Though spared much of the destruction from the 2015 earthquake, the UNESCO World Heritage Site of Pashupati, a major Shaivite pilgrimage centre in South Asia, and Kathmandu’s premier cremation site, some monuments did sustain damage. One of these monuments was the Gurujyu Sattal, located next to the western entrance of the Pashupati Temple Complex.
We are approaching this site as a training exercise in immediate responses to heritage monuments that have collapsed after an earthquake. Funded by the Pashupati Area Development Trust, the exercise involves participants from the Department of Archaeology, Government of Nepal, Pashupati Area Development Trust as well as police and military officers and recruits. This will aid the capacity building of heritage professionals as well as first responders who encounter collapsed buildings after earthquakes.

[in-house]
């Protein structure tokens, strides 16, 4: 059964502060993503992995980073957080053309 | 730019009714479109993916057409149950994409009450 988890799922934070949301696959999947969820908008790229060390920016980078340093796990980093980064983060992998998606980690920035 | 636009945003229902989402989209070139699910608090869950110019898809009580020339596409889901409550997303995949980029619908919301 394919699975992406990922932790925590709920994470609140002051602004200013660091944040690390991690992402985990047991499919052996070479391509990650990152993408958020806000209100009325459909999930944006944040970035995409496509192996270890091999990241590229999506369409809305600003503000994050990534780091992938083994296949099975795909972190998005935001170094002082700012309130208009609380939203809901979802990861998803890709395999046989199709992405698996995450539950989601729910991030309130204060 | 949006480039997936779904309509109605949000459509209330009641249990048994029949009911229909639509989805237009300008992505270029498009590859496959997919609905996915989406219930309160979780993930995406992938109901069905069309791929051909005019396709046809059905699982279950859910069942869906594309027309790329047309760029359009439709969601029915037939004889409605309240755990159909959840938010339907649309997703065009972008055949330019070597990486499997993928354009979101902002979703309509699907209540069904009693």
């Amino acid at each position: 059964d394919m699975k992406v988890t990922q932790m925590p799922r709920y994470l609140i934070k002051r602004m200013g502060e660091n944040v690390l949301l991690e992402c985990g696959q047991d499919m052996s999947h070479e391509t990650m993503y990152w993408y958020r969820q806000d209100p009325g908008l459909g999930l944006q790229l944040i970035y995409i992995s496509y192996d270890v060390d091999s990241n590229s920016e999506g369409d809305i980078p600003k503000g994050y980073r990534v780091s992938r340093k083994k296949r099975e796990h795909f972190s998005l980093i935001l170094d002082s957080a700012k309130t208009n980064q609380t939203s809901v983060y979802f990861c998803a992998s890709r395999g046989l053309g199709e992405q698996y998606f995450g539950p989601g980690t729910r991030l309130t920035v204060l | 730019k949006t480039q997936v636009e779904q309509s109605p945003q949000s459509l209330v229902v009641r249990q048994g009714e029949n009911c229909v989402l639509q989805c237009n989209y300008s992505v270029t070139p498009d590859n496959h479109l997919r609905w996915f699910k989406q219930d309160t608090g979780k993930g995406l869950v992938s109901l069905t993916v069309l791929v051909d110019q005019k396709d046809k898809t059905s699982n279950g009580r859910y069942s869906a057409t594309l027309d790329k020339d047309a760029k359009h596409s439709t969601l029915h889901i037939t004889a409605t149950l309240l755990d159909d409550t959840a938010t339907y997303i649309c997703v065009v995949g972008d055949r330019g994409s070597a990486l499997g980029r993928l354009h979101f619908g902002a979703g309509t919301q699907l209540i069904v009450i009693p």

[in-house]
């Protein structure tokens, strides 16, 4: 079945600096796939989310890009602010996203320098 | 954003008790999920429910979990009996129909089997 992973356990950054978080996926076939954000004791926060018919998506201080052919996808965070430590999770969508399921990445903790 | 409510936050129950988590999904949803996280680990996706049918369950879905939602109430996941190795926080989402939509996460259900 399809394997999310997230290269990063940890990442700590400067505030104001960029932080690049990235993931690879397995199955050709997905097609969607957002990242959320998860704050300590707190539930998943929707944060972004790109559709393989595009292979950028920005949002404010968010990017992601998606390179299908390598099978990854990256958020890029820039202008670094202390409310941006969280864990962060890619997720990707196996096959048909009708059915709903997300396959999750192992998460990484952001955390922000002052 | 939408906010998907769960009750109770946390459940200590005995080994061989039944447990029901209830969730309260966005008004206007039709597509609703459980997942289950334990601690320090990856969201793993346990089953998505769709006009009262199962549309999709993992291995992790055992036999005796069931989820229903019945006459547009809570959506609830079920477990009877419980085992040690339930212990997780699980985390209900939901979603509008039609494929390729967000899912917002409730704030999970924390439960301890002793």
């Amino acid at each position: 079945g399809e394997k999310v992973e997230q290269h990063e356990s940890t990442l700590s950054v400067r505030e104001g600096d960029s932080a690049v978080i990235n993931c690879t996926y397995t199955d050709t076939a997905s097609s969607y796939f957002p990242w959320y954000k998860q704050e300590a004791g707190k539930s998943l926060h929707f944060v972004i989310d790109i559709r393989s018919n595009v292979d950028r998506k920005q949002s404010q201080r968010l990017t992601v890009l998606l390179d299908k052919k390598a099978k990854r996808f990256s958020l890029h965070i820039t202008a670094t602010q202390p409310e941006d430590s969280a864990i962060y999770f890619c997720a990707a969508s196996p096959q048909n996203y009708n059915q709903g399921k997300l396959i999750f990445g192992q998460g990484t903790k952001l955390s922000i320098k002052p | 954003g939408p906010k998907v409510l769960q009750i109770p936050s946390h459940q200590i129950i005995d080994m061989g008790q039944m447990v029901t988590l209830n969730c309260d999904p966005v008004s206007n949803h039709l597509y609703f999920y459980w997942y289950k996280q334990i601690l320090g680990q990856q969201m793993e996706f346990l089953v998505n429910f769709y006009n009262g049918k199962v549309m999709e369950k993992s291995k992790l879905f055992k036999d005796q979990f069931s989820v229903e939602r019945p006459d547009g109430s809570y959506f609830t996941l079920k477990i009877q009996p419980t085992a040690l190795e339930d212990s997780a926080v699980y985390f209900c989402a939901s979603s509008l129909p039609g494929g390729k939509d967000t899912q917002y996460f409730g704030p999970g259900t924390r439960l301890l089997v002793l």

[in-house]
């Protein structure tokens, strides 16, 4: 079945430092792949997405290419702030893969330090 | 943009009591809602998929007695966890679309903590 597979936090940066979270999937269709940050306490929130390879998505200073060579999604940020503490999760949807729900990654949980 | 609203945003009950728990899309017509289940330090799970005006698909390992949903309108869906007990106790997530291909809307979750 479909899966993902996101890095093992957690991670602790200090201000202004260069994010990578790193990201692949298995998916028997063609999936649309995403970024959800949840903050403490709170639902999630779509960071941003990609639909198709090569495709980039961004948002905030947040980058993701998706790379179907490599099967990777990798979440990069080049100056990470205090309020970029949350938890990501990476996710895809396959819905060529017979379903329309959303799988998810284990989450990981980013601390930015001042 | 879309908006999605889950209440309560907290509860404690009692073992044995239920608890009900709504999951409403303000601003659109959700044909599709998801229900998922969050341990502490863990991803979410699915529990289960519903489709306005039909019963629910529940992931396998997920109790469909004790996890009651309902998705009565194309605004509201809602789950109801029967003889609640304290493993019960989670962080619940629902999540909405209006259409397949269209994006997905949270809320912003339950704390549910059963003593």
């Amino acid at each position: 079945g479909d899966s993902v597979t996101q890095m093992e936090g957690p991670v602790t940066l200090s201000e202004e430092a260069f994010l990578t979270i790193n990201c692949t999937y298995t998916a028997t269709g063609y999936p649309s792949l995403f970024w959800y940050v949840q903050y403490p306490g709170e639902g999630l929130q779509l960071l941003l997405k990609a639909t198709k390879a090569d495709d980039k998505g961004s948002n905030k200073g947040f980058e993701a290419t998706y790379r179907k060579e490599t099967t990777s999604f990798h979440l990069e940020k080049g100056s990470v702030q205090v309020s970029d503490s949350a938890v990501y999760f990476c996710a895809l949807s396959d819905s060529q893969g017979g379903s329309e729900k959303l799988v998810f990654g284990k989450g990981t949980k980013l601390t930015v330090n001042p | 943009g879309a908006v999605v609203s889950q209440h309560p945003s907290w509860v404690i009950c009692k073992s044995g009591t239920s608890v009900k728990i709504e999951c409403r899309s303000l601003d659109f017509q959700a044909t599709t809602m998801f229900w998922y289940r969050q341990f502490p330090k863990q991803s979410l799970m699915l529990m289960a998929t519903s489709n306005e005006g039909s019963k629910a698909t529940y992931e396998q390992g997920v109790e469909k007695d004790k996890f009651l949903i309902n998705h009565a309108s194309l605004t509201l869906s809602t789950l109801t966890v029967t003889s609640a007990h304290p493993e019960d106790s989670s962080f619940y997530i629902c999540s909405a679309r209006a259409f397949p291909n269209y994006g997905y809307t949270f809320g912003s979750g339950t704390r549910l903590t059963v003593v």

We have gridded out the monument and this has allowed us to locate where rubble is located. This is then moved to a replicated grid close to the monument where the material is taken for processing. This allows for the mapping of where structural and architectural elements as well as artefacts were located, whilst also allowing for quick clearing, recovery and emergency responses. To replicate the emergency response, all the photographs are taken on mobile phones, and a shovel is used as a scale, allowing for quick recording to be conducted without expensive or technical equipment.
As we undertake this work, we will continue to refine our methods and practices to provide a toolkit for the protection of cultural heritage in post-disaster responses to natural disasters.